ASU Narrative Storytelling Initiative selects top 5 stories that imagine our future reality
In April, Arizona State University’s Narrative Storytelling Initiative invited people worldwide to write a short story on what they think the future holds, based on our current world. No science fiction, no fantasy, but an imagined future reality.
The results are in, and they’re illuminating. Enjoy the top five in a new magazine displayed on Issuu: Envisioning the Future, Volume 1.
The initiative received 43 submissions from around the world — with 20 from the ASU community — for its story contest in partnership with the Julie Ann Wrigley Global Futures Laboratory. Adaptation to a changed reality was one of the recurring themes among most of the stories, which ranged from 400 to 700 words, said Steven Beschloss, director of the Narrative Storytelling Initiative.
“One of the inspiring aspects of every submission, but particularly the winners, is how each of the authors grappled with and depicted the essential humanity of life, no matter how challenging or even bleak that ecological or social reality might be,” said Beschloss, who is also a professor of practice in the Walter Cronkite School of Journalism and Mass Communication. “That ingredient of humanity gives me optimism that we can face the future without forsaking the qualities that make life both livable and rewarding.”
Over the summer, Beschloss and two judges — Joni Adamson and Ronald Broglio, both professors in the Department of English and sustainability scholars in the Global Institute of Sustainability and Innovation — sifted through the stories for a process of blind judging and, after much debate, selected five finalists. Authors of the top three entries will receive cash prizes, and the top five will all get a signed copy of "Environment" by ASU Professor Rolf Halden along with publication in the new magazine. Each story in the magazine is paired with an original illustration by designers in ASU Knowledge Enterprise.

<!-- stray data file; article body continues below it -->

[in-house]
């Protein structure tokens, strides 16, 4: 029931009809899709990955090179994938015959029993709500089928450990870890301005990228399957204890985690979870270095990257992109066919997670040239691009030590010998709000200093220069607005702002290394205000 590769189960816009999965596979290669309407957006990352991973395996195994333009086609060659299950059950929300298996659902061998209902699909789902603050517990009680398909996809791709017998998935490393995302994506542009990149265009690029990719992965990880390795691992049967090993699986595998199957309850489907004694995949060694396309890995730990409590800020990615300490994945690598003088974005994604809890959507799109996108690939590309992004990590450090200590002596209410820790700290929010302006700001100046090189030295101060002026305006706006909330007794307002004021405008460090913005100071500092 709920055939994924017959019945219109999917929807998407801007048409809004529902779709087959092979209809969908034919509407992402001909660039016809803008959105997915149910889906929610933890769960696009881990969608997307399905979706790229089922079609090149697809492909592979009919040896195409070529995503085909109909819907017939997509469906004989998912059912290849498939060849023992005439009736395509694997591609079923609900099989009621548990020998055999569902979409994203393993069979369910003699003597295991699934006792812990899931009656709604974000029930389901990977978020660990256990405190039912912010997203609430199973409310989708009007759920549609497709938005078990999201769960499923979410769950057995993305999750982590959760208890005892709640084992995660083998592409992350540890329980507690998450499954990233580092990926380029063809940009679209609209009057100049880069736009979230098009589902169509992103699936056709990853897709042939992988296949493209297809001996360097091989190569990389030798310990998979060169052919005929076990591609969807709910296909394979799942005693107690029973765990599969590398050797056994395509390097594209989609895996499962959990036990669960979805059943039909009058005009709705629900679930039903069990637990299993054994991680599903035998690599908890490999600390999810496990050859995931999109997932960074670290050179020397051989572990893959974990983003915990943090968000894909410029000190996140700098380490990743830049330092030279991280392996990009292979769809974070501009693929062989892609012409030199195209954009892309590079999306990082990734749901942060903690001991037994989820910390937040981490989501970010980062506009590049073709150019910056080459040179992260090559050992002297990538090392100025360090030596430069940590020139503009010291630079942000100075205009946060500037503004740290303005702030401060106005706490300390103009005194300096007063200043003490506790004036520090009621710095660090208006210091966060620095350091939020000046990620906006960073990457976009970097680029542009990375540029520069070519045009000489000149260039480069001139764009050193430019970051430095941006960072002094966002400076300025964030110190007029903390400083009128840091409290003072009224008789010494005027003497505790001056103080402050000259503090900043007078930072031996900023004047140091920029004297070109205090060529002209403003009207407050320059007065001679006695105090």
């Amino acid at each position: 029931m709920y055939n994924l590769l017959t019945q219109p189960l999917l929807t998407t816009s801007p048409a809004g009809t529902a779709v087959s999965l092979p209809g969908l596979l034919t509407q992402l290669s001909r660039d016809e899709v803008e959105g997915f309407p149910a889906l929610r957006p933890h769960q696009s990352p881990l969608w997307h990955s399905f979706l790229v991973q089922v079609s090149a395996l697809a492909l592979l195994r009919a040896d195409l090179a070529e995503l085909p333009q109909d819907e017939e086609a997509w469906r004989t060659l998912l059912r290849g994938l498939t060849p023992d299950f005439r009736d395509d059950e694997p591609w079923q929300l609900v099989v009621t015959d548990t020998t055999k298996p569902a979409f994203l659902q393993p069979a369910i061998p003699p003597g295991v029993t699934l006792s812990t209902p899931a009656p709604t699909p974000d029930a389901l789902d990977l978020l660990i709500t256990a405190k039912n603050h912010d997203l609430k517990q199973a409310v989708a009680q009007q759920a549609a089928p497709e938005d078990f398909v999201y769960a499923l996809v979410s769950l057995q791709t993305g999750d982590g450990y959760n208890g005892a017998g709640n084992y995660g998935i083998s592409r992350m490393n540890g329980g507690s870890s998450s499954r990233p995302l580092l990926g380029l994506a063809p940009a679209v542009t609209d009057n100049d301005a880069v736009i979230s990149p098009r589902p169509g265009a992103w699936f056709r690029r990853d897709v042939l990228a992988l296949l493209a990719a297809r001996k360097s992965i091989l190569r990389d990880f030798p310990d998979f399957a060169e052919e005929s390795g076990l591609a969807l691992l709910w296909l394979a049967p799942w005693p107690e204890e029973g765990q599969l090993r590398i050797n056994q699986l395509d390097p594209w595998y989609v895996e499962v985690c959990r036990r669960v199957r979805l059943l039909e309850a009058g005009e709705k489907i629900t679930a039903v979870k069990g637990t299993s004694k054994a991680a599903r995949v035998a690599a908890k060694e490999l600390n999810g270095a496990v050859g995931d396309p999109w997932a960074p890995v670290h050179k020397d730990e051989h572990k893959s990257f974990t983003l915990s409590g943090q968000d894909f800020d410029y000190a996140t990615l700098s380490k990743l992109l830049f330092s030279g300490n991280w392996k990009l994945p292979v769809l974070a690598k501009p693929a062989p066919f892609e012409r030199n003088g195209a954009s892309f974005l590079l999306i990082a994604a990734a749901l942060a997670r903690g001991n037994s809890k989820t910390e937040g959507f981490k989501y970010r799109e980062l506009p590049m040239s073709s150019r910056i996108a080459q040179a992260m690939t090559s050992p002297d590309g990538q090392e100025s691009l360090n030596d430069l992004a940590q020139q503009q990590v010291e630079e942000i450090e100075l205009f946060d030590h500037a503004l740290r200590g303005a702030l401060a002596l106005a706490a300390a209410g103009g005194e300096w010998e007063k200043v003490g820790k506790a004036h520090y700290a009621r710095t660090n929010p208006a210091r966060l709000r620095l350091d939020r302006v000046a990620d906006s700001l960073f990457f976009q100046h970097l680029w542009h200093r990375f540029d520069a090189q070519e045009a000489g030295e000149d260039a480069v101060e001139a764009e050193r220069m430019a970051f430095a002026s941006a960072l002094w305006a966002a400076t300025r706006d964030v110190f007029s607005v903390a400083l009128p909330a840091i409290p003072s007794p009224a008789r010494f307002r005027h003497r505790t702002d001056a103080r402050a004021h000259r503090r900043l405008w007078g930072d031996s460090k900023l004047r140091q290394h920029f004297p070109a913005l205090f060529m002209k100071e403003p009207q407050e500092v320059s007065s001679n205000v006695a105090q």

“Despite living in a world thrown into chaos by COVID-19, extreme fires and punishing hurricanes, each submission was an example of what writer Rebecca Solnit has called ‘radical hope,’” said Adamson, director of the Environmental Humanities Initiative. “Each storyteller helped me imagine how communities and individuals will build resilience and insist that it is possible to flourish and live more sustainably in the future.”
The Environmental Humanities Initiative and the Institute for Humanities Research both contributed to Envisioning the Future. Starting with first place, winning stories were written by Hanna Sander-Green, Joe Herbert, Gina Beyer, Lila Asher and Karina Forbes Bohn.
If this contest sounds like something you’d enjoy participating in, you’re in luck.
“This is not a one-time thing,” Beschloss said. “This is necessary work, and we will create other such opportunities in the coming year.”
Keep an eye out for upcoming opportunities by following the Global Futures Laboratory on Twitter.